Scabies: Scabies is the result of tiny mites called Sarcoptes scabiei, which enter the outer layer of the skin, and then lay eggs under it. This gives rise to small, red lesions, which are extremely itchy, especially at night. They may also lead to blistering of the affected skin. Along with the stomach, scabies rashes are also commonly found on the legs and feet.
Fungal infections, may also be one of the reasons for stomach rash, but are not so common. This is because they are not highly contagious, and therefore are not transmitted easily through direct contact with people or pets. Other causes can be mumps, rubella, roseola, measles, shingles, and scarlet fever.
Stretching of the skin often occurs in pregnant women as well as in obese individuals, resulting in the formation of stretch marks on the stomach. This is accompanied by dryness and itching of the abdominal skin. Pregnant women may also observe the formation of a dark line that extends below the belly button. This is termed as linea nigra, and is the result of hormonal changes leading to excessive pigmentation. It may or may not itch, and generally fades away after pregnancy.
This is a chronic disease that has been associated with an overreaction of the immune system, leading to skin inflammation and rash formation. Psoriasis is not only confined to an itchy rash on the stomach, but may also occur on other parts of the body, including the abdominal region.
The exact treatment for an itchy rash on the stomach can be determined only when a skin specialist diagnoses the condition and finds out the exact reason behind it. For infections, antifungal or antibacterial creams (whichever is applicable) are mostly prescribed; whereas antiviral treatment is administered in case of viral infections, along with medicines for reducing fever. In case of allergies, symptomatic treatment to alleviate the rash, as well as avoiding the use/intake of the irritant and allergic substance is the only option.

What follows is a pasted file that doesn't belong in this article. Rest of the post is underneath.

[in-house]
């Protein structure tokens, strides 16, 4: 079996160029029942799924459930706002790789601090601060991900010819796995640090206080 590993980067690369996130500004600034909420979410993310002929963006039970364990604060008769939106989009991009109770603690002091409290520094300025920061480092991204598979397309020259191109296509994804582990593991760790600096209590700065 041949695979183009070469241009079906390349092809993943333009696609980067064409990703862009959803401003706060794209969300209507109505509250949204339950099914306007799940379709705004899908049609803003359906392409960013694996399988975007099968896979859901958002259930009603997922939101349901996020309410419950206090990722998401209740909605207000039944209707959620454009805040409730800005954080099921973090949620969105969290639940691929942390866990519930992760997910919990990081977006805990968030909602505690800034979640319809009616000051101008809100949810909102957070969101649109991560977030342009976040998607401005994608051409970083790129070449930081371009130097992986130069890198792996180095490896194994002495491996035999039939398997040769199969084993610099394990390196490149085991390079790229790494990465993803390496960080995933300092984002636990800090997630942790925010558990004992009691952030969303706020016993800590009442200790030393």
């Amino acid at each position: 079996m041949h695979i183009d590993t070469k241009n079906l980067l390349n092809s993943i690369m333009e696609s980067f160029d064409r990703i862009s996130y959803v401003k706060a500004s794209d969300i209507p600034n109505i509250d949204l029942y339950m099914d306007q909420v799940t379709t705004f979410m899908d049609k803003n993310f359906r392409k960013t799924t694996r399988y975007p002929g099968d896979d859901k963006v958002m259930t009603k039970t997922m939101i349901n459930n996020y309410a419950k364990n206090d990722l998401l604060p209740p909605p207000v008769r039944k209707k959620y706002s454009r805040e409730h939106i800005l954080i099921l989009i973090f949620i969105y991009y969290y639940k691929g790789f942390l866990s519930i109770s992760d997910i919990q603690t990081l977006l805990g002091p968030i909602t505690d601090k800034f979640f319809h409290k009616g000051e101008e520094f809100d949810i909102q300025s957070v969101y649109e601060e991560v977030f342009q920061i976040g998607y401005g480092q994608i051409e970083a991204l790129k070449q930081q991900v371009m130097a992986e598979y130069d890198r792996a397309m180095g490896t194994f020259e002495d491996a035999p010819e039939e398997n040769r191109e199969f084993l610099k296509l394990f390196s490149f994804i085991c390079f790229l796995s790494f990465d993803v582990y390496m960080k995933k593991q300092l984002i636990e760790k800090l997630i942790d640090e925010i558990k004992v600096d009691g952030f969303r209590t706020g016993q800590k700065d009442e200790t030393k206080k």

A few home remedies that may help to alleviate the rash, and provide relief from the itching and burning sensation are as follows.
- Mix 2 tbsp. dried parsley leaves and 2 tbsp. sandalwood powder, and add a few drops of rose water to make a thick paste. Apply this paste on the rash, and rinse off when completely dry.
- Prepare a smooth paste using 2 tbsp. cornstarch and water, and apply it on the rash. Allow it to dry for 30 minutes, and rinse off with cold water.
- Apply aloe vera gel on the affected part of the skin, to deal with the burning sensation. Rinse with cold water after 15 – 20 minutes.
- Add half a cup of vinegar to a glass of cold water, and stir well. Dip a soft cloth in this diluted vinegar solution, and place it on the rash for 5 minutes. Rinse the cloth and repeat the procedure 2 – 3 times.
Itchy rash on stomach may be a simple skin irritation due to a particular garment, or may be a manifestation of a serious infection. Nonetheless, proper medical intervention at the earliest is necessary to understand the precise cause, and ensure appropriate treatment.
Disclaimer: The information provided in this article is solely for educating the reader. It is not intended to be a substitute for the advice of a medical expert.